What does this have to do with the Book of Mormon? The risen Lord called twelve disciples to be his special witnesses in the New World. They were exceptional men 3 Nephi 19:4, 4 Nephi 1:5. In the world of Prophets and Apostles, cream rises.

Thursday, October 1, 2015

Xoc Chiapas

In 1968 the BYU New World Archaeological Foundation NWAF worked at the Olmec outlier site of Xoc SE of Ocosingo, Chiapas. The principal attraction of the site was a 2 meter high bas relief figure carved into the face of a rock. When the BYU team returned for another field season four years later, a looter had removed the carved figure with a chain saw and the vandalized rock face was bare. See Susanna Ekholm-Miller, "The Olmec Rock Carving at Xoc, Chiapas, Mexico" in Papers of the New World Archaeological Foundation, Number 32, BYU NWAF (Provo: 1973). Unfortunately, this is a common occurrence in the Maya lowlands where most monuments are carved into soft limestone.

Fortunately in this case, the original carving (cut into four pieces for easier transport) recently showed up in France where it was handed over to Mexican authorities who plan to repatriate the important work of Olmec art. This map shows the location of Xoc 190 air kilometers SE of the Olmec Heartland along the Gulf Coast.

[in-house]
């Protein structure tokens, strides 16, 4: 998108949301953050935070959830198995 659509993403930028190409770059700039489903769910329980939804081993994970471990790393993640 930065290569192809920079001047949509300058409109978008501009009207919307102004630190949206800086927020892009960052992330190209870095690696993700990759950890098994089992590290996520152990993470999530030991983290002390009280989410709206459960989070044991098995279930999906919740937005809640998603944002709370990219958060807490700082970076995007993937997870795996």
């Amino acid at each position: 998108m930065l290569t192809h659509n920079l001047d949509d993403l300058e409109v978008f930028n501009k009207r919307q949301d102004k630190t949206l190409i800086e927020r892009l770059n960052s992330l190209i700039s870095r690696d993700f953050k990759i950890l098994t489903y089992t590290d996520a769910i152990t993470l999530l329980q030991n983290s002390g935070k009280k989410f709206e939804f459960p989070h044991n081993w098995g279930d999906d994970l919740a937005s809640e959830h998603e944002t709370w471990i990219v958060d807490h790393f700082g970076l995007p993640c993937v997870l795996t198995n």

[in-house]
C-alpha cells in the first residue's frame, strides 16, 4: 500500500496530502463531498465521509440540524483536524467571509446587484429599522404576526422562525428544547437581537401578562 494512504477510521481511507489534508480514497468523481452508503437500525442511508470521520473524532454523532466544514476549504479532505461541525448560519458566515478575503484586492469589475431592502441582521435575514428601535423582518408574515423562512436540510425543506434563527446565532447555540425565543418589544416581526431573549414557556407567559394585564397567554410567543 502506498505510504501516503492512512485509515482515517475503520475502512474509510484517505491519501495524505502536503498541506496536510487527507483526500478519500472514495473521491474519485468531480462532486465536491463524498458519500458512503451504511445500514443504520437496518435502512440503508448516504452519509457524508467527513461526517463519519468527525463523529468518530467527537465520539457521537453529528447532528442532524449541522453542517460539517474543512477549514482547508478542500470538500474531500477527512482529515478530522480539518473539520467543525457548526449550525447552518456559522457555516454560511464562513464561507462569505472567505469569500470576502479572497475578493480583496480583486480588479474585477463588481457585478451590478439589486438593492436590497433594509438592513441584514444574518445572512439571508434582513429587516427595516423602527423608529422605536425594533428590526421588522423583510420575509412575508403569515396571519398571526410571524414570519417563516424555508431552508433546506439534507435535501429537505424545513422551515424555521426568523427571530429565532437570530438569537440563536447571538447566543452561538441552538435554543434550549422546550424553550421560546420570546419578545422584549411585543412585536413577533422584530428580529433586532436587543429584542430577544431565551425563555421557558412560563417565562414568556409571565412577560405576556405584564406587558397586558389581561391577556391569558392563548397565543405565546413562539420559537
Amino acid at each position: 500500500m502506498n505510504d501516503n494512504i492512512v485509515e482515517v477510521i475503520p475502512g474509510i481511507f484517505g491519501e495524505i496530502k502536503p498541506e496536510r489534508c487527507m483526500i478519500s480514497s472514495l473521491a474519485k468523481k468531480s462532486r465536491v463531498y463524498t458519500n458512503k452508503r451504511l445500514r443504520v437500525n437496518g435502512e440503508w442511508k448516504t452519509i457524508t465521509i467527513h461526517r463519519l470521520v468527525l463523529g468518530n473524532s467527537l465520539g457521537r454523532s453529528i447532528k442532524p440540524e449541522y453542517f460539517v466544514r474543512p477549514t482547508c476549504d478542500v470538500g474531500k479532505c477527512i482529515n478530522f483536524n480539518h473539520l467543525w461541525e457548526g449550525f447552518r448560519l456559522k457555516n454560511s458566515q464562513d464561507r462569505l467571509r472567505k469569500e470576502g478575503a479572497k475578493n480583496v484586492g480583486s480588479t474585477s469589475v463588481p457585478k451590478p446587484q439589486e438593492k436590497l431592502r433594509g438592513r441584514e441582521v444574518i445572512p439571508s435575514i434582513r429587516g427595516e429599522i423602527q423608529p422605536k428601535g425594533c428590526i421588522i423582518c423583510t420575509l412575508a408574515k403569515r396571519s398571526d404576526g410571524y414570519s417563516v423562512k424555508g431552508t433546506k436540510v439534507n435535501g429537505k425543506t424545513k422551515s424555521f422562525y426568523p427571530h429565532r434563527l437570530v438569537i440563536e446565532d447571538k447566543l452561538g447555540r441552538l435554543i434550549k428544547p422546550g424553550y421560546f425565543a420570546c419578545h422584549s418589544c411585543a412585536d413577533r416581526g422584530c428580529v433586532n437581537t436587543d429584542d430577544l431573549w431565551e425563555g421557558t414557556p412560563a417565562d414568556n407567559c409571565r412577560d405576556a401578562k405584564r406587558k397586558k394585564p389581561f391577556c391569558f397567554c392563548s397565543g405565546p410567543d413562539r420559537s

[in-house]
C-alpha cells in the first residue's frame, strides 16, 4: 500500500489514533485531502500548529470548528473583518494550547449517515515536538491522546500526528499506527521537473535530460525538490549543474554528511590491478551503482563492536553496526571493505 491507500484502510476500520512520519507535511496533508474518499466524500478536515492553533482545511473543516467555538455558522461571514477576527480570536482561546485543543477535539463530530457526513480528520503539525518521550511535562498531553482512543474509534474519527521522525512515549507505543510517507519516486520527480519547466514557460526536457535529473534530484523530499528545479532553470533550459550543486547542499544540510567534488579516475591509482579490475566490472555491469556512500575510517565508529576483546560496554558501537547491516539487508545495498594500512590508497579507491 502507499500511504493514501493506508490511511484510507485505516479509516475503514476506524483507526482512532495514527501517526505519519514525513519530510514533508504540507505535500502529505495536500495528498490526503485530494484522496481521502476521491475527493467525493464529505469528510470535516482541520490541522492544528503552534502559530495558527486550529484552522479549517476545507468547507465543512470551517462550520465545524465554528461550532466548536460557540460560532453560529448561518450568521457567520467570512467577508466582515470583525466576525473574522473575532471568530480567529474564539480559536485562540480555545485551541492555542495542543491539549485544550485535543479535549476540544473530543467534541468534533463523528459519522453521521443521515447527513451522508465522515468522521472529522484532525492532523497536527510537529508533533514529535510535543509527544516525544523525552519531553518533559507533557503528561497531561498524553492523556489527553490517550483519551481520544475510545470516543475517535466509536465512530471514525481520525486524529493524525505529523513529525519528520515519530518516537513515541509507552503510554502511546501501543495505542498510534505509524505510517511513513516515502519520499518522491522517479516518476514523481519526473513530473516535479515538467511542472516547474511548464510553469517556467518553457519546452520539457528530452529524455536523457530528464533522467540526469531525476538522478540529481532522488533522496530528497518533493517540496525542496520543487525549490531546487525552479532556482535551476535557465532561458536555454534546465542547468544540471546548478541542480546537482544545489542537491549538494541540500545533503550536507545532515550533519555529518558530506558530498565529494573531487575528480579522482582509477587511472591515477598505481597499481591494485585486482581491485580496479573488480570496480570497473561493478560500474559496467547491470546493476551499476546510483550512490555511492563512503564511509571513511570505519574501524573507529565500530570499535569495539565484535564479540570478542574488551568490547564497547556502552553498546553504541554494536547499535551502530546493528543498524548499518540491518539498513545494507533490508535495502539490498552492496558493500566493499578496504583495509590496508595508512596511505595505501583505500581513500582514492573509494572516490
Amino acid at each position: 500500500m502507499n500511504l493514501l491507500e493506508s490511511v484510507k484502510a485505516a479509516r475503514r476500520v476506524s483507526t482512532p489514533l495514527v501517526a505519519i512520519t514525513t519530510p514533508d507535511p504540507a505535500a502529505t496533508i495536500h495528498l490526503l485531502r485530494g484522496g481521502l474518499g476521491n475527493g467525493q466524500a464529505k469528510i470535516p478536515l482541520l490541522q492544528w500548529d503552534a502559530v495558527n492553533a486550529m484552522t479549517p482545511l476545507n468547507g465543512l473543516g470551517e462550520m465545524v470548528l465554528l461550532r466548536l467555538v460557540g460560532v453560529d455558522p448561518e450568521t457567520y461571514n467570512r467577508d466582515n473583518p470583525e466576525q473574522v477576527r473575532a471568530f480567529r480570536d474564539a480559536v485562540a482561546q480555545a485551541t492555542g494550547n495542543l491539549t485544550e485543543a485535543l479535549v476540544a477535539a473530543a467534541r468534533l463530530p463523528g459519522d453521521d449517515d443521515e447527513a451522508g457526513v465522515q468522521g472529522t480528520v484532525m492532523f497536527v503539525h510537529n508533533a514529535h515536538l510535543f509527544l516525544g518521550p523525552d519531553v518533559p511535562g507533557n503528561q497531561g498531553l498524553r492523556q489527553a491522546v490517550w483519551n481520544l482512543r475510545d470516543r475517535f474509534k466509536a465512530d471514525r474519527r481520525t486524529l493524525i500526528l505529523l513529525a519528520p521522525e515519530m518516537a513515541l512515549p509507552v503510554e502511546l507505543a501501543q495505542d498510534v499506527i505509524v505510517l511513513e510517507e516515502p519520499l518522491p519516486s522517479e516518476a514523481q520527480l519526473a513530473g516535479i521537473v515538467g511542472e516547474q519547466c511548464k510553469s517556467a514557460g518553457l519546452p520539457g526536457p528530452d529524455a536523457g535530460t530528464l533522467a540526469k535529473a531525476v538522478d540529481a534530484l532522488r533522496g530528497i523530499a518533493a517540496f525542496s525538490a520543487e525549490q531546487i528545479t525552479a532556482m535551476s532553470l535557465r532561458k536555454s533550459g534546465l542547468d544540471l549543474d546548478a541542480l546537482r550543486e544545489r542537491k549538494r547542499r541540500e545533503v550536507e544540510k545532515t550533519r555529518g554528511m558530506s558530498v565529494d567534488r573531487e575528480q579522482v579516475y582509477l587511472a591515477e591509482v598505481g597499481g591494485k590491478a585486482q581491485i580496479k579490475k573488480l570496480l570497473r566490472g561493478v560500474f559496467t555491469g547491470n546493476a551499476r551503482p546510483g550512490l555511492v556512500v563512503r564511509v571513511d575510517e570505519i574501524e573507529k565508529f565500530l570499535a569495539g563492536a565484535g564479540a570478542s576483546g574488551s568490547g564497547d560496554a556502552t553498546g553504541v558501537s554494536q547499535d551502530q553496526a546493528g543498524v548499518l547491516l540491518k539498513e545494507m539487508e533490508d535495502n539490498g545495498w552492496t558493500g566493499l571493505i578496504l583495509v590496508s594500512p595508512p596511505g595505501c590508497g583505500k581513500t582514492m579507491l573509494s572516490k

Known Olmec Sites with Xoc shown SE of Ocosingo
This photo shows the rock carving in situ prior to defacement.
Olmec Stone Carving ca. 900 BC
And this is an artist's rendering from Mike Ruggeri's fine collection of Olmec images.
Rendering of Olmec Stone Carving from Xoc, Chiapas
Some Mesoamericanists think the figure is a priest, others a warrior. He wears an elaborate headdress adorned with avian motifs.

Xoc is one of only a handful of Olmec sites known from the Usumacinta drainage basin which is typically considered Maya territory.This relative paucity of Olmec sites is one of the many reasons I believe the Usumacinta is a stronger candidate for river Sidon than the Grijalva. See the article "The Usumacinta/Sidion Correlation." The Olmec sculptor who carved the Xoc rock face was probably a long way from his homeland just as Coriantumr was a long way from his native land when he carved the large stone stela none of his hosts could read that is mentioned in Omni 1:20-22.